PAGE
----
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A Popular History of France from the Earliest Time

Continued Patrick Henry proudly


America the effect was terrible and the dismay profound. The Virginia House was in session; nobody dared to speak against a measure which struck at all the privileges of the colonies and went to the hearts of the loyal gentlemen still passionately attached to the mother-country. A young barrister, Patrick Henry, hardly known hitherto, rose at last, and in an unsteady voice said, "I propose to the vote of the Assembly the following resolutions: 'Only the general Assembly of this colony has the right and power to impose taxes on the inhabitants of this colony; every attempt to invest with this power any person or body whatever other than the said general Assembly has a manifest tendency to destroy at one and the same time British and American liberties.'" Then becoming more and more animated and rising to eloquence by sheer force of passion: "Tarquin and Caesar," he exclaimed, "had each their Brutus; Charles I. had his Cromwell, and George III. . . ." "Treason! treason!" was shouted on all sides . . . "will doubtless profit by their example," continued Patrick Henry proudly, without allowing himself to be moved by the wrath of the government's friends. His resolutions were voted by 20 to 19.

The excitement in America was communicated to England; it served the political purposes and passions of Mr. Pitt; he boldly proposed in the House of Commons the repeal of the stamp-tax. "The colonists," he said, "are subjects of this realm, having,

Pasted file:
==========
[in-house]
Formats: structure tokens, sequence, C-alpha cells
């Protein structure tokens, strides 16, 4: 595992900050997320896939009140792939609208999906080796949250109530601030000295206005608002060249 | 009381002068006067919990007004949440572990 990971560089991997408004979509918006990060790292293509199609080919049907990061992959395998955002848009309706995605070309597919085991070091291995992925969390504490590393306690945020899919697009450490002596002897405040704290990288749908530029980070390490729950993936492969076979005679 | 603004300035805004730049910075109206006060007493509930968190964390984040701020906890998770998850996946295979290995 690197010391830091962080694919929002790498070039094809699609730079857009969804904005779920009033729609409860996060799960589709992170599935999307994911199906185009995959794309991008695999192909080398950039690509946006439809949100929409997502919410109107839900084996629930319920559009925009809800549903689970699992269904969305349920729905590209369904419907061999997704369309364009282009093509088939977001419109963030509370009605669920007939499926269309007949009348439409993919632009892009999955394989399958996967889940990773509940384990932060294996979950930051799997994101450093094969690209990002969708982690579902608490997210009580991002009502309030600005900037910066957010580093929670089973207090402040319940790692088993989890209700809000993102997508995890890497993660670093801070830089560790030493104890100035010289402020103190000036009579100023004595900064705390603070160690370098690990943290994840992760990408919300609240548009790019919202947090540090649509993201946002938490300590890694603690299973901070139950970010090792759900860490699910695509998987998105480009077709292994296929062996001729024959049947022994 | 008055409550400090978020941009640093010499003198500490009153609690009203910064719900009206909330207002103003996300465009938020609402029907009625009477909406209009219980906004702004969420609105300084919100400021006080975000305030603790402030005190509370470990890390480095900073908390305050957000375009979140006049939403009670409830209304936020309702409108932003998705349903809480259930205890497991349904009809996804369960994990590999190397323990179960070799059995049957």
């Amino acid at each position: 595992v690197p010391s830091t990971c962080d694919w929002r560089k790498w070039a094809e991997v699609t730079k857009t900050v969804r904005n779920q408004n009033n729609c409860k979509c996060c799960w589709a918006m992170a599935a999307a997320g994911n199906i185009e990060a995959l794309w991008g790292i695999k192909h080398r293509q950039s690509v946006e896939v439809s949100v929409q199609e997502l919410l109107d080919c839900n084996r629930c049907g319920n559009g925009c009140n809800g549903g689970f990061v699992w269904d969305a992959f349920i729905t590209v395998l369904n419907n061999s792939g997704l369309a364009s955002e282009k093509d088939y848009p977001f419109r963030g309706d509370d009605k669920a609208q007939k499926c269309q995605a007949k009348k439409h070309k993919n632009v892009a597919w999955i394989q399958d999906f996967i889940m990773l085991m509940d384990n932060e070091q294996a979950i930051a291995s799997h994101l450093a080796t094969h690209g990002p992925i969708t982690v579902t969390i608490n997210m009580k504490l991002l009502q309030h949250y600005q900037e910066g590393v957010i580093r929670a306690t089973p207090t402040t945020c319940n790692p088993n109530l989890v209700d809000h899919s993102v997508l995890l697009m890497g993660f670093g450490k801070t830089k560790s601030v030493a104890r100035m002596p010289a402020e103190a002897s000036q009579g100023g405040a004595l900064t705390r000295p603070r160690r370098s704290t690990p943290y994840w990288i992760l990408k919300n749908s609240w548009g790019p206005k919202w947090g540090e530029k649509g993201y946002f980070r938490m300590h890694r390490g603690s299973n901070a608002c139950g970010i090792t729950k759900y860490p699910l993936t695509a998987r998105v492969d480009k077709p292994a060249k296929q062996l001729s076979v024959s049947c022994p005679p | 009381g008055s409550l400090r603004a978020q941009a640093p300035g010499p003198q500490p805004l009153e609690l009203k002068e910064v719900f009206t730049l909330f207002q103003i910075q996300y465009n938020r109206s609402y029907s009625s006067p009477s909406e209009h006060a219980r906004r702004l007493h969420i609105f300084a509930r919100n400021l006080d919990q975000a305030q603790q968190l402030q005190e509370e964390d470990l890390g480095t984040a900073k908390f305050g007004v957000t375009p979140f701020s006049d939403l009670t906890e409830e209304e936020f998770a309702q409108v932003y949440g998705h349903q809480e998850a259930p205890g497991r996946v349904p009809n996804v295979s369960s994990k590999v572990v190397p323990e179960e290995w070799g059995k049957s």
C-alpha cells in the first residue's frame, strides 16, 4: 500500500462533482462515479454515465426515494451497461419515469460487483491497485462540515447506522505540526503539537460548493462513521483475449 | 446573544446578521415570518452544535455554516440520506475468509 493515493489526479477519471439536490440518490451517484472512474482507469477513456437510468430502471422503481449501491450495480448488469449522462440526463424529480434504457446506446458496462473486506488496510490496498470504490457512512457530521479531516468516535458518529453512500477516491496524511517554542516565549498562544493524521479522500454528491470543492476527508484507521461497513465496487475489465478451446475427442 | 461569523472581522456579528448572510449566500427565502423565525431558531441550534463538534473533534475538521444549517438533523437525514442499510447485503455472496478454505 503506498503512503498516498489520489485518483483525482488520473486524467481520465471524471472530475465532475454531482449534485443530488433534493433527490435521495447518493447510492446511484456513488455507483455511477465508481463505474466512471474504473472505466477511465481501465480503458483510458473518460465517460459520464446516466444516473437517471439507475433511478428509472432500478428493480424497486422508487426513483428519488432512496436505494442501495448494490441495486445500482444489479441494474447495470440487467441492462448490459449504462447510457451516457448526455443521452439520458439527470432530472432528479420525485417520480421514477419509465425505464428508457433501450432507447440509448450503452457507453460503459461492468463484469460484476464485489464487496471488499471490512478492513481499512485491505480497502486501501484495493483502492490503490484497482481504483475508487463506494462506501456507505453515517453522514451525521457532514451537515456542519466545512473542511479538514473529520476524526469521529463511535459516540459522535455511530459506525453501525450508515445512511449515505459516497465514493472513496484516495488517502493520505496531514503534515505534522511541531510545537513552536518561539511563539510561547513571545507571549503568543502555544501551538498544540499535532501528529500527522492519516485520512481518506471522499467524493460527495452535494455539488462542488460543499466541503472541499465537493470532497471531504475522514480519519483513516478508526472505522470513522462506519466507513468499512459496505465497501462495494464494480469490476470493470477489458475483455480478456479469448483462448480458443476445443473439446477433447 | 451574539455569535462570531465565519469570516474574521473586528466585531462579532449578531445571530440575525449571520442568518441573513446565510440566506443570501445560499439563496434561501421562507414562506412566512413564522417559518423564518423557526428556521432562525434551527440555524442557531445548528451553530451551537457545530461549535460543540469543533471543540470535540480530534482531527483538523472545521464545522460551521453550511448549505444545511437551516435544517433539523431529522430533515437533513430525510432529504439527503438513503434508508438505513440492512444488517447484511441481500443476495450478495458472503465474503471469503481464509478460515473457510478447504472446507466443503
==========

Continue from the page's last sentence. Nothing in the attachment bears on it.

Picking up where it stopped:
like yourselves, a title to the special privileges of Englishmen; they are bound by the English laws, and, in the same measure as yourselves, have a right to the liberties of this country. The Americans are the sons and not the bastards of England. . . . When in this House we grant subsidies to his Majesty, we dispose of that which is our own; but the Americans are not represented here: when we impose a tax upon them, what is it we do? We, the Commons of England, give what to his Majesty! Our own personal property? No; we give away the property of the Commons of America. There is absurdity in the very terms."

The bill was repealed, and agitation was calmed for a while in America. But ere long, Mr. Pitt resumed office under the title of Lord Chatham, and with office he adopted other views as to the taxes to be imposed; in vain he sought to disguise them under the form of custom-house duties; the taxes on tea, glass, paper, excited in America the same indignation as the stamp-tax. Resistance was everywhere organized.

"Between 1767 and 1771 patriotic leagues were everywhere formed against the consumption of English merchandise and the exportation of American produce; all exchange ceased between the mother-country and the colonies. To extinguish the source of England's riches in America, and to force her to open her eyes to her madness, the colonists shrank from no privation and no sacrifice: luxury had vanished, rich and poor welcomed ruin rather than give up their political rights" [M. Cornelis de Witt, _Histoire de Washington_]. "I expect nothing more from petitions to the king," said Washington, already one of the most steadfast champions of American liberties, "and I would oppose them if they were calculated to suspend the execution of the pact of non-importation. As sure as I live, there is no relief to be expected for us but from the straits of Great Britain. I believe, or at least I hope, that there is enough public virtue still remaining among us to make us deny ourselves everything but the bare necessaries of life in order to obtain justice. This we have a right to do, and no power on earth can force us to a change of conduct short of being reduced to the most abject slavery. . . ." He added, in a spirit of strict justice: "As to the pact of non-exportation, that is another thing; I confess that I have doubts of its being legitimate. We owe considerable sums to Great Britain; we can only pay them with our produce. To have a right to accuse others of injustice, we must be just ourselves; and how can we be so if we refuse to pay our debts to Great Britain? That is what I cannot make out."

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